- The Washington Times - Monday, August 14, 2006

BEIRUT — Sheik Hassan Nasrallah’s face filled the television above the bar, and the upscale, secular crowd at Lina’s shushed itself into silence.

For 30 minutes, young and fashionable Beirut listened intently to his address, nodding from time to time and even applauding when the head of Hezbollah threatened to retaliate against Israel with strikes on Tel Aviv.

Before the war, or even in its early days, this well-heeled audience would have paid Sheik Nasrallah scant attention. But after weeks of fighting, the leader has won over new supporters, far from his usual power base among Lebanon’s poor and rural Shi’ite Muslims.

The development is especially troubling to Christians and Sunni Muslims who believe Hezbollah provoked an unnecessary and devastating war without the support of the government or the people.

Yet even among these communities, which have struggled to escape the political stranglehold of Hezbollah’s close ally Syria, there is an undeniable admiration for the militia’s monthlong stand against the Israeli Defense Forces.

“Israel has proved it is an aggressive neighbor, and it’s proven the logic of Hezbollah’s resistance,” said political analyst Amal Saad-Ghorayeb, a professor at the Lebanese American University in Beirut.

“The resistance was the only capable source of confronting Israel. No single Arab army has been able to win against Israel militarily.”

Fawsi Issa is frightened by what he is seeing.

“It alarms me, that they can do this,” said the retired carpenter who lives in Ashrafiya, the Christian section of Beirut. “I do not like Israel, what they have done to us? But why did Hezbollah have to wake the beast?”

Hezbollah, which controls two Cabinet ministries and 14 of 128 seats in the parliament, has already leveraged its military strength into political power.

Although the government agreed after a five-hour session on Saturday to ratify a cease-fire, it was unable to agree yesterday on how to deploy the Lebanese Army along the border or to divest Hezbollah of its heavy weapons.

Mr. Issa and others like him say the government has been impotent during the crisis, unable to join the fight militarily and ineffective in securing international support to end it.

It has not even been able to help many of the hundreds of thousands displaced by the fighting, with most of the relief help coming from college students, Hezbollah affiliates and foreign organizations.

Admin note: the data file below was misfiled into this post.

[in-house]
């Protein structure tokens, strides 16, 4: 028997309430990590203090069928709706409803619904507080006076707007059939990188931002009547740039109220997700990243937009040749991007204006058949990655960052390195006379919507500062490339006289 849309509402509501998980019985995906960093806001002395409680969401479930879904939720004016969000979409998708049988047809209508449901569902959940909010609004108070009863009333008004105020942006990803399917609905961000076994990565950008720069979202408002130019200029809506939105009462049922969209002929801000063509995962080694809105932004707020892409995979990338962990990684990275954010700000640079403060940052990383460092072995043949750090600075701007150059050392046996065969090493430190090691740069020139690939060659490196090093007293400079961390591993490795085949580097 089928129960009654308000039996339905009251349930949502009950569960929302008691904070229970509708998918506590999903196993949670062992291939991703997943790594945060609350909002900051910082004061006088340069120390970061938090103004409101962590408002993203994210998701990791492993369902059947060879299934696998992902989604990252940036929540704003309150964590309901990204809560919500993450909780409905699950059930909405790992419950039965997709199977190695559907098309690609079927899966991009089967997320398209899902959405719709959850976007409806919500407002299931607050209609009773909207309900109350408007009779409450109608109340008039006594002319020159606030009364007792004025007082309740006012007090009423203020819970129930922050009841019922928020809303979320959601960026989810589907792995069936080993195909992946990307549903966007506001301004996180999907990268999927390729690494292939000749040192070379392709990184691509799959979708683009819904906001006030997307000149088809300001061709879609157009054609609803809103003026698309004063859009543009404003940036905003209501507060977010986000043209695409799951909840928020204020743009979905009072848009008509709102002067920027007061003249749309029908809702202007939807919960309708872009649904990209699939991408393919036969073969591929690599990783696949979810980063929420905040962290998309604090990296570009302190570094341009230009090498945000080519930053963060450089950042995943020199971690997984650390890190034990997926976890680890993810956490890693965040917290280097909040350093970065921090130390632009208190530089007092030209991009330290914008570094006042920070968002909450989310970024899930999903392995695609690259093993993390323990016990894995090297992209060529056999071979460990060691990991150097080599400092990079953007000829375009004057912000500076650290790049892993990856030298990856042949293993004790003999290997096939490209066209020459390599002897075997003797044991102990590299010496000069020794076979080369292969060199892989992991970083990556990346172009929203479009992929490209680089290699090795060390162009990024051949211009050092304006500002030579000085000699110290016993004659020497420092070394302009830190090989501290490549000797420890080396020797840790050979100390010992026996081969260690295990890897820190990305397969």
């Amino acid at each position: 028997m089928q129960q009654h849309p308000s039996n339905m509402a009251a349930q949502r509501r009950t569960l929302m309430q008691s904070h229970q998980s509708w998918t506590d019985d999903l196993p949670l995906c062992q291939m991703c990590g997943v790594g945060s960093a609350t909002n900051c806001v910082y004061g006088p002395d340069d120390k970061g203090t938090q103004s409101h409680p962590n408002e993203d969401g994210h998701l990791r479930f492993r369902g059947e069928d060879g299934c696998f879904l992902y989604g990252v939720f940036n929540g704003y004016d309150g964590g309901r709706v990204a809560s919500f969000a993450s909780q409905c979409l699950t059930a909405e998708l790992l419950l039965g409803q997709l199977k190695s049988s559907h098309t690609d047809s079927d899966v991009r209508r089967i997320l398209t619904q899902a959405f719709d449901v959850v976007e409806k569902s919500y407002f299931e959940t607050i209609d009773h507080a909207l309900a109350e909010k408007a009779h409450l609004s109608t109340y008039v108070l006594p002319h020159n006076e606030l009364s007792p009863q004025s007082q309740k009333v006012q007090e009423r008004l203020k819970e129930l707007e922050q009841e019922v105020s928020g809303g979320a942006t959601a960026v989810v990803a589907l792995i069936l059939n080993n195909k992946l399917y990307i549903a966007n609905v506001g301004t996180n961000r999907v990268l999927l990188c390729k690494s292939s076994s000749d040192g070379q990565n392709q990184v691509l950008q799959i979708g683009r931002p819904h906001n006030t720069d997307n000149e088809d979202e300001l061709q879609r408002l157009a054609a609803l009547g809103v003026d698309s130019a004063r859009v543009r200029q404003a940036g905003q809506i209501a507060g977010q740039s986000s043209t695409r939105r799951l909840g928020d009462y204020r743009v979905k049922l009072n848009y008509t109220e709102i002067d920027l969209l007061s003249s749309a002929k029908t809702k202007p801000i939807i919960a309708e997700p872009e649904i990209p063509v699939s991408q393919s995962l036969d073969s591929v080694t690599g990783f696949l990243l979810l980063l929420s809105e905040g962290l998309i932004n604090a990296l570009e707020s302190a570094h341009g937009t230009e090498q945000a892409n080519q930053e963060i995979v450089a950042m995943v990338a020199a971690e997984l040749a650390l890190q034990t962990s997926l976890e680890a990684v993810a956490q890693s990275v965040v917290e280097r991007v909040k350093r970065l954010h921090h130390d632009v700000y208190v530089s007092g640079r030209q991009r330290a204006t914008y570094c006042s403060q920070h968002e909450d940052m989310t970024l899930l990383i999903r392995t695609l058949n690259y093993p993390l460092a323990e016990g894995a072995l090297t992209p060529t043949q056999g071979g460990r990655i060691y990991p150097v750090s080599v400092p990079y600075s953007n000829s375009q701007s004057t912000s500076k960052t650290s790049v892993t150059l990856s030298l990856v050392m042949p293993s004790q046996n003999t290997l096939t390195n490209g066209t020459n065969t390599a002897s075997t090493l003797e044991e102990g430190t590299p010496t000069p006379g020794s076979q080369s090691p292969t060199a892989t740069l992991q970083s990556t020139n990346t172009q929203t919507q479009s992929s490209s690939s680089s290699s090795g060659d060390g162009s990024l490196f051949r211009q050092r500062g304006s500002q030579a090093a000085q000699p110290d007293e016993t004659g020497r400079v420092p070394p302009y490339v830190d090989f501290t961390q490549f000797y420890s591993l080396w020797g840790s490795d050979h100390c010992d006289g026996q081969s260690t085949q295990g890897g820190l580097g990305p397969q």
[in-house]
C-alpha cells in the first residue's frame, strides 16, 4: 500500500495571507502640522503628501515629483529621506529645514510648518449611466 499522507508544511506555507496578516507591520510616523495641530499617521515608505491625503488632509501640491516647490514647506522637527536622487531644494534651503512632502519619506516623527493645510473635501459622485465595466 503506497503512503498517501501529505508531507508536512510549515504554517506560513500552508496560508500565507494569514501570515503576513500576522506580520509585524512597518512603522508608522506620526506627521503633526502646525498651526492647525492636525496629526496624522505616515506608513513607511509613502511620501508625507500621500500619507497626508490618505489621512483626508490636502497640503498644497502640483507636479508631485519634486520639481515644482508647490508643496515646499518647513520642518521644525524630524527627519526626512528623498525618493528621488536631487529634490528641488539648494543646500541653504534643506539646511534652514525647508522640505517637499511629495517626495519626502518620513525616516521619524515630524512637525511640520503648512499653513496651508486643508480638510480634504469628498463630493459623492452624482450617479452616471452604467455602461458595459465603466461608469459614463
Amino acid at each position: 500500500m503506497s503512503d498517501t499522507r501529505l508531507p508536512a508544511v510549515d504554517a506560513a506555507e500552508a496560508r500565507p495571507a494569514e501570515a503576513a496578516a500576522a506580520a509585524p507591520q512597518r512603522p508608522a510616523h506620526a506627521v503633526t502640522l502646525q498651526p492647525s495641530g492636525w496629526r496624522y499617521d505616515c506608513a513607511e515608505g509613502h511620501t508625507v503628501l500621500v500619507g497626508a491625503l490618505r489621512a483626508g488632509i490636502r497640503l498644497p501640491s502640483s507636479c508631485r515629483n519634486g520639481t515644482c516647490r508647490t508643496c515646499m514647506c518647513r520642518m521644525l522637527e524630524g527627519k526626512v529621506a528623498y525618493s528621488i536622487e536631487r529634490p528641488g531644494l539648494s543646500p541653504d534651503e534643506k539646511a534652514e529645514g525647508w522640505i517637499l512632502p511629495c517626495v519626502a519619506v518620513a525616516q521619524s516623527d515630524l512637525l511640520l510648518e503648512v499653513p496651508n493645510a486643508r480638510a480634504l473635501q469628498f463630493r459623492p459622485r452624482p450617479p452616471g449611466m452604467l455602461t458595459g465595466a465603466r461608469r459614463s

Most here expect Hezbollah will refuse to disarm, delaying or even derailing the deployment of an international stabilization force to buttress an expanded U.N. peacekeeping mission.

The right of resistance to Israeli occupation in the south or in the contested eastern hillsides called Shebaa Farms is enshrined in Lebanese law. Hezbollah is unlikely to lay down its arms while Israeli soldiers still hold border towns and Marjeyoun.

A few weeks ago, the talk was of what would happen if Hezbollah was vanquished by Israel, its missiles destroyed and its supply lines compromised. Some projected a civil war in which rival militias tried to cut into its turf and claim its mantle of resistance.

Today, the same people are talking about the problems posed by Hezbollah’s increased popularity for other Arab nations, which have their own sectarian divisions and armed Islamic groups.

“Hassan Nasrallah has won militarily and politically and has become a new leader like [Gamal Abdel] Nasser,” Druze leader Walid Jumblatt, a harsh critic of Hezbollah’s alliance with Iran and Syria, said in a television interview. He was referring to the former Egyptian president, who became a hero to many Arabs with a failed attack on Israel in the Sinai Peninsula in 1967.

Jordan, Egypt and Bahrain all joined Saudi Arabia in denouncing Hezbollah’s “unexpected, inappropriate and irresponsible acts” in kidnapping two Israeli soldiers on July 12.

But last week, they joined other Arab League powers at the United Nations in demanding changes in the original cease-fire resolution to make it more favorable to Lebanon.

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